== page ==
Since the transition that causes the problem involves only the 20 uH inductor and the fast diode the best way to snub the spike is to put a capacitor across both those components. That would be between the (+)input and (+)output and would divert the spike from the ground inductance into a much smaller current loop. The capacitor need only handle the spike so an 0.1uF disc ceramic, possibly in parallel with a metallised polypropylene suppression capacitor should eliminate most of that spike.
 
  • #20
Baluncore
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Re: Metallized Polypropylene Film Capacitors.

Take a look at the table in this document;
http://www.cde.com/catalogs/935.pdf
You will see ripple current specified in the table.

13A, 48V output suggests an input current from a 12V supply of about 50A flowing through the inductor and diode.
You will need a few small caps in parallel as your spike catcher and/or output filter.
They are available from Digikey in USA.
 
  • #21
meBigGuy
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I'm convinced that your problem is not diode turn on time when you are using a shottky. It is wiring inductance. A sync recitifier will not help that problem.

Can you explain why a capacitor from the diode output to input ground would have any effect? It is just in parallel with the output capacitor. It should be no different than putting it in parallel with the output capacitor. (except for the ground wiring!!! <----------- very important). You stated previously that capacitors across the 6800uF had little effect (which is hard to accept).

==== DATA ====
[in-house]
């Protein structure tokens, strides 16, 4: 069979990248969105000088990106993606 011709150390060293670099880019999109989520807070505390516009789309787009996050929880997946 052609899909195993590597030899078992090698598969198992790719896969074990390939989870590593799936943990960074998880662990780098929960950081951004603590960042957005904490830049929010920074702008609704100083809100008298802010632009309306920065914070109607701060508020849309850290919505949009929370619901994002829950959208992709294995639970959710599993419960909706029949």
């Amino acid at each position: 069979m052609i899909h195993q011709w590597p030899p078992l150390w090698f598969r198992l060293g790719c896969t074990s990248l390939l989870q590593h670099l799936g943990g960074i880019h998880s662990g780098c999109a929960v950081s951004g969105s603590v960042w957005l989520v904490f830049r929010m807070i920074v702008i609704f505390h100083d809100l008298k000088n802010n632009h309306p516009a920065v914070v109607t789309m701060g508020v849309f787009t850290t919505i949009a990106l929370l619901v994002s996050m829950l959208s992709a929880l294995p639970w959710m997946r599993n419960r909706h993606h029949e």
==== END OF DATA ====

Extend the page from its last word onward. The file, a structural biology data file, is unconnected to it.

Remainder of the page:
You still have not stated that you have put the scope ground in 1 place (preferrably the input ground terminal) and then measured the spikes at both ends of all wires.

You need to get a handle on the currents that are flowing and the inductances of the wires.

1. Low ESR, low inductance output capacitor utilizing multiple capacitors. 1uF to 2.2uF ceramic should be part of the mix, as should 100uF low esr.

2. Full understanding of the voltages caused by wiring inductances.

3. Shottky diode (or at least verify that after 1 and 2 you know your diode forward recovery is not an issue)
 
Last edited:
  • #22
Baluncore
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A quick estimate of values for the three capacitors needs to be considered. The input capacitor, the output capacitor and a snubber capacitor across the inductor and diode, (between the input and output).

The switch will be operating at a frequency of 100kHz. That makes a 10 usec cycle time.

First evaluate worst case currents.
The input voltage can be as low as 10 volts.
The output voltage is up to 50 volts at a steady current of 30A.
So the maximum average input current will be 30A * 50V / 10V = 150A.